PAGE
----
You could argue that if it were tax deductible, this would encourage divorce. But then again, the CP may think of this as an added benefit after divorce and it could encourage the "primary caretaker" to go through with a divorce.

Q: If the NCP pays for 80%, then does he get 80% of the dependent and child care deduction on taxes?

18.  Support received is not considered taxable income to the custodial parent.

See 17.

19.  Spouse’s income can be considered in computing child support obligation.

The spouse’s or "non-marital partner’s" income can be used to increase support obligations, but it also appears that this only applies to the NCP. However, if the CP’s standard of living increases due to a new spouse, there is no corresponding decreased based on a lesser need.

How can a non-marital partner be obligated to pay for something that s/he may not even known about? If they have to pay support, would they also be legally responsible for their car payment, mortgage, etc?

What about the negative effect this would have if the non-marital partner also has children? This promotes the destruction of 2 households, as it would remove money from a stable, 2-parent household in order to satisfy a single-parent household. If the non-marital parent has more children than the NCP’s ex-spouse, it wouldn’t make sense to have a large number of children suffering.

Look at ANCPR legal notes of decision (with worksheet).

20.  The child support system turns parents into criminals.

Statistics prove that mothers overwhelmingly get sole custody of the children and fathers are forced to pay exorbitantly high child support obligations based on whatever the judge and lawyers feel they can squeeze out of him, while the father most likely gets visitation rights (minimal time with his child(ren)) and about 50% of the time the mother interferes with this, without ever getting prosecuted, fined or losing support payments or physical custody.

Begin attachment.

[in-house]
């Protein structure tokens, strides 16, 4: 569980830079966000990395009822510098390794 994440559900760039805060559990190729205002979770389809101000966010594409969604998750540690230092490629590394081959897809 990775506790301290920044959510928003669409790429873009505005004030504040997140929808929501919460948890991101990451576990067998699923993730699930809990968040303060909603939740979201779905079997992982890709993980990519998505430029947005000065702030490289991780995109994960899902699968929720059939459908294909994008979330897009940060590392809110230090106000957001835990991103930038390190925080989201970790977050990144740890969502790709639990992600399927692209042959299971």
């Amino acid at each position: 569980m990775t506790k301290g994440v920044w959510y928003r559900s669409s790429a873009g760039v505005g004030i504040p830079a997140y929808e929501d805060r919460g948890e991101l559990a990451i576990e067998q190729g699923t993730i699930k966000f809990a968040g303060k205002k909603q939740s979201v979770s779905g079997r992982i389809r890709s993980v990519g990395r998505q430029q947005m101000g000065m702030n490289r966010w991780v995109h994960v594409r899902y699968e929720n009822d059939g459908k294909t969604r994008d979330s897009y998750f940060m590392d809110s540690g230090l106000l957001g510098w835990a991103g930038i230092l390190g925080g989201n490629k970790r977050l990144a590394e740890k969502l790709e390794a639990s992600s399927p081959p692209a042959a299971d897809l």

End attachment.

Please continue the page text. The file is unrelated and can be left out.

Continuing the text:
Now if the NCP cannot make these payments, they are automatically labeled and treated as criminals.

Cynthia Ewing illustrates this in exquisite detail

21.  The child support system encourages adversarial relationships.

By allowing support obligations to be determined on unrealistic data, requiring lawyers for even the simplest of changes and the ease by which the CP can haul the NCP into court and ask for an increase in support - these all contribute to game playing and adversarial relationships between the child’s parents.

If simply, strict rules were in place, then game playing would cease, since they is nothing more to gain. Focus could then be placed on the child.

22.  Divorce is no fault, but fault is implied for NCP’s.

The NCP is treated as a second-class citizen at best, but usually more like a criminal. Female NCP’s are considered the bottom-of-the-barrel.

23.  Single parent household is assumed to be in the best interest of the child.

Feminists and H CON RES 182 support the idea that it is better to have a single-parent household, which is more stable than allowing both parents to raise the child(ren). This is really an excuse to collect more money (punishing the NCP) and denying the NCP access to his/her children (further punishing the NCP).

Violent crime rates, teen suicide, teen pregnancies and low academic performance are all high in single-parent households.

Poor, intact families have higher academic achievement rates than do rich, single-parent families.

If single-parent households are more stable, should we outlaw marriage? And what does "stable" mean - no arguments, difference of opinion?

24.  No Nation-wide system exists for tracking payments (multiple claims, back due amts build up)

Although this has privacy issues related to it, there are benefits for maintaining a national child support payment database. First, it would reduce double and triple counting of support obligations when the NCP moves to different states. If each state "counts" the NCP they’re looking for, then a highly inflated support amount would result.

Secondly, consider the case of the CP moving out of state with no forwarding address. The NCP continues making payments, but they don’t get to the CP and are returned. In the mean time, the CP files a complaint in the new state, saying s/he is not receiving support anymore. Now the state turns the NCP into a criminal, starts assessing fines and backlogging payments.

25.  Each State implements CS/Custody differently (is this true?)

ANCPR’s worksheet refers to "statewide uniform guidelines" does this mean statewide (thru out CA) or thru out all 50 states?

26.  Custody needs to be redefined as meaning physical custody.

Most states define joint custody simply as "frequent and continuing contact."